On Thursday VfB Stuttgart welcome S.S. Lazio to the Mercedes-Benz Arena for the first leg of the UEFA Europa League quarter finals where they will look to improve their all-time record versus Italian teams in continental competitions. To date in 9 official matches played, Stuttgart managed only 1 win, a 1-0 victory at home over Torino in 1979, in 9 total matches (4 draws and 4 losses). It was against Italian opposition where Stuttgart nearly managed to win their first major European silverware and it is with these matches that we reflect upon now.
Preamble: The Road to the Final
As there was no group stage to be played, both teams had to endure 5 rounds of two-legged knockout ties to advance to the final. Stuttgart opened up with a 3-2 aggregate win over FC Tatabanya of Hungary, before dispatching NK Dinamo Zagreb of Yugoslavia (4-2) and then Holland’s FC Groningen (5-1). The quarter finals saw them drawn versus Real Sociedad of Spain which saw the Germans prevail in penalties after a pair of 1-0 wins for either home side. This set up a meeting with East Germany’s Dynamo Dresden in the semi finals to which they advanced by 2-1 on total aggregate score.
Napoli kicked off their march to the final with a 2-1 aggregate win over PAOK of Greece before themselves travelling to East Germany for a date with Lokomotive Leipzig, whom they defeated 3-1. After defeating Bordeaux (1-0) it set up an all Italian quarter-final versus Juventus. After losing the first leg in Turin 2-0, Napoli won the return match by the same score sending the teams into extra time, where a 120th minute goal sent them onto the semi finals against even more German opposition in the form of FC Bayern. The Italians ruined the dream of an all German final by defeating the Bavarian giants 4-2 on aggregate to set up the final with VfB Stuttgart.
First Leg: SSC Napoli 2 – 1 VfB Stuttgart. Late goal sinks Stuttgart
The first leg of the final was played on the 3rd of May 1989 at Napoli’s Stadio San Paolo. Manager Ottavio Bianchi sent out his team in what appeared to be a 4-3-3; Giuliano Giuliani in goal, a back four of Italian international and former Juventus manager Ciro Ferrara, Alessandro Renica, Giancarlo Corradini and Giovanni Francini, a midfield trio of Brazilian Alemão and Italians Luca Fusi and the aptly named Fernando de Napoli, and up front featured Brazilian Careca, Italian Andrea Carnevale, and the captain Diego Maradona.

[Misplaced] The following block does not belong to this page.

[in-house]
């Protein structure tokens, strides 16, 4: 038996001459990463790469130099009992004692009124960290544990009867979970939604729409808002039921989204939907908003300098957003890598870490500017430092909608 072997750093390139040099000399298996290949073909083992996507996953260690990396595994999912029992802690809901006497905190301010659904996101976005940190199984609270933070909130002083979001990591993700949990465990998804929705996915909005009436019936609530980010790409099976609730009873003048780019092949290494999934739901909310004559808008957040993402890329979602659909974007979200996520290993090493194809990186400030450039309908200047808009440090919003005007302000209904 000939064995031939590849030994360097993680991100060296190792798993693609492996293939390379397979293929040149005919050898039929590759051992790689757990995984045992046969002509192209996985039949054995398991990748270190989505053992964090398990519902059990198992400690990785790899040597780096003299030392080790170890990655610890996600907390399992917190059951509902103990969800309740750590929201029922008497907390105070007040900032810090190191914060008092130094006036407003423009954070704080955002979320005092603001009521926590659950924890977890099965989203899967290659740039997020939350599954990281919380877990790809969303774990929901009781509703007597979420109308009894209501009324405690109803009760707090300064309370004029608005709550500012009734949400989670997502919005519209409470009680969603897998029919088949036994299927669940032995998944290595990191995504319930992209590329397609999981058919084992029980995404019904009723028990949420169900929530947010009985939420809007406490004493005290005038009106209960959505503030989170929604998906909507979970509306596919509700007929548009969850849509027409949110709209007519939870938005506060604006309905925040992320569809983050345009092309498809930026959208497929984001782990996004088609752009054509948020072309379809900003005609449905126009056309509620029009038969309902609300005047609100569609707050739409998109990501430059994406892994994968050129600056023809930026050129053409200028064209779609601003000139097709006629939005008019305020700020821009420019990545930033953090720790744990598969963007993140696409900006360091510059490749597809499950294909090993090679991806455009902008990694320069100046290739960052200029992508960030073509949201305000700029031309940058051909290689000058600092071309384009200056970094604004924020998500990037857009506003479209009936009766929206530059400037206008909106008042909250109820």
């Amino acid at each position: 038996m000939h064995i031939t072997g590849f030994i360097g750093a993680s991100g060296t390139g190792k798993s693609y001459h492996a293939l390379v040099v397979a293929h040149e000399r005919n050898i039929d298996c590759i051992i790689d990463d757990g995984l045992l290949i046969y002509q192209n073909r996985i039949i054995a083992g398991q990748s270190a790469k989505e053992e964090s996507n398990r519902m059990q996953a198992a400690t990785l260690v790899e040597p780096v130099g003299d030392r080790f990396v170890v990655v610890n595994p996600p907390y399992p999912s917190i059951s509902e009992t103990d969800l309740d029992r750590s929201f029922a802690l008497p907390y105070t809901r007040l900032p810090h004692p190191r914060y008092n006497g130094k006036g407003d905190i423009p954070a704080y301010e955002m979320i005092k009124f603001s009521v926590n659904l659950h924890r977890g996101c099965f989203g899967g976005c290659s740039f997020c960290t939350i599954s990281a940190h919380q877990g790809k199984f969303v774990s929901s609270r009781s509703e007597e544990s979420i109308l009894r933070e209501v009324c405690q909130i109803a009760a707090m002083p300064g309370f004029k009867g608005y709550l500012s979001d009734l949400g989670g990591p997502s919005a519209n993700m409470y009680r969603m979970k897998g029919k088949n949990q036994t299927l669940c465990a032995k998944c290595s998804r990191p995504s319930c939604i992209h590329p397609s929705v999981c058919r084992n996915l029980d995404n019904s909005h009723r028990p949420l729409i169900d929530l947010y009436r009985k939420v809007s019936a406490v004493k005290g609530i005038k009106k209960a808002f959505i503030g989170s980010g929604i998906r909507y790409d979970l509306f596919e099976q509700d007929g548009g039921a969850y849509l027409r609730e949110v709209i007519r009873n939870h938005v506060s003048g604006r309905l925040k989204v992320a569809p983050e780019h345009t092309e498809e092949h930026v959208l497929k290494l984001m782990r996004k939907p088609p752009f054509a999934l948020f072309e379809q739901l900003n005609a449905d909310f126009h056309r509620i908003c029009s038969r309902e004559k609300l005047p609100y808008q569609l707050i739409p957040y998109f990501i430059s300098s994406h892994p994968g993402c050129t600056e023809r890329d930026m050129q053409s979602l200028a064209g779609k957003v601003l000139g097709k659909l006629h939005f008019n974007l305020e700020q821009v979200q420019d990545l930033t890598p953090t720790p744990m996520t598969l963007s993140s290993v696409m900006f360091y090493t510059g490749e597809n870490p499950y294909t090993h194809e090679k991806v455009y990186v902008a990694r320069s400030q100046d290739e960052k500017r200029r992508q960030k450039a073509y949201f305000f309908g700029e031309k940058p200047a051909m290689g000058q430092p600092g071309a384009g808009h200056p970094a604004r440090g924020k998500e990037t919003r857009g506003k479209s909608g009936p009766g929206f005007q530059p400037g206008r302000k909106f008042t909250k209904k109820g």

Arie Haan sent out the visitors in a much less structured formation. Eike Immel started in goal. A three man defence featured Guido Buchwald, Günther Schäfer, and Nils Schmäler, with the captain Karl Allgöwer being allowed to roam just in front of the back line. The midfield consisted of Maurizio Gaudino, Jürgen Hartmann, Yugoslavian and Slovenian international Srečko Katanec, Michael Schröder, and esteemed Icelandic attacking midfielder Asgeir Sigurvinsson. The lone striker was Fritz Walter, of no relation to the legendary Kaiserslautern forward of the same name.
The visitors got off to the best possible start. A hopeful long ball over the top from Fernando de Napoli was controlled by Maradona but got tangled up with his marker Hartmann. The ball came loose and was picked up by Careca who attempted to push past Buchwald but was stood up and dispossessed by the defender. Allgöwer was there to pounce on the loose ball and surged forward from just outside his own penalty area into all the way into the Napoli end before he was finally clipped from behind by his pursuer Fusi, giving the Swabians a free kick about 25 metres from the Napoli goal. After a short delay Sigurvinsson smartly passed the ball into the centre of the field where Gaudino was able to unleash a long-range effort on target that was quite simply misplayed by Giuliani and it squeezed into the Napoli goal. 1-0 to Stuttgart after 17 minutes, and a vital away goal.
The home side managed to equalise in the 2nd half with just over 20 minutes left to play. Maradona’s corner was cleared but only as far as de Napoli who lobbed the ball back into the penalty area. Substitute Massimo Crippa could only manage a glancing header but the ball fell kindly to Maradona whose effort on goal was judged to have struck the arm of Schäfer and the Greek referee pointed to the spot. Maradona stepped up to take and with great poise sent Immel the wrong way and slotted into the left corner. 1-1.
As the match was reaching its conclusion and looking as though both teams would walk away with a draw, the hosts found a late breakthrough 4 minutes from full time. Renica launched a long ball into the Stuttgart box where it was controlled by Carnevale. He then quickly found a streaking Maradona on the right side who then took the ball to the by line and then cut it back for Careca. The striker outmuscled his marker Buchwald and shot past Immel. 2-1 for Napoli and it left all to play for in the 2nd leg in a fortnight’s time.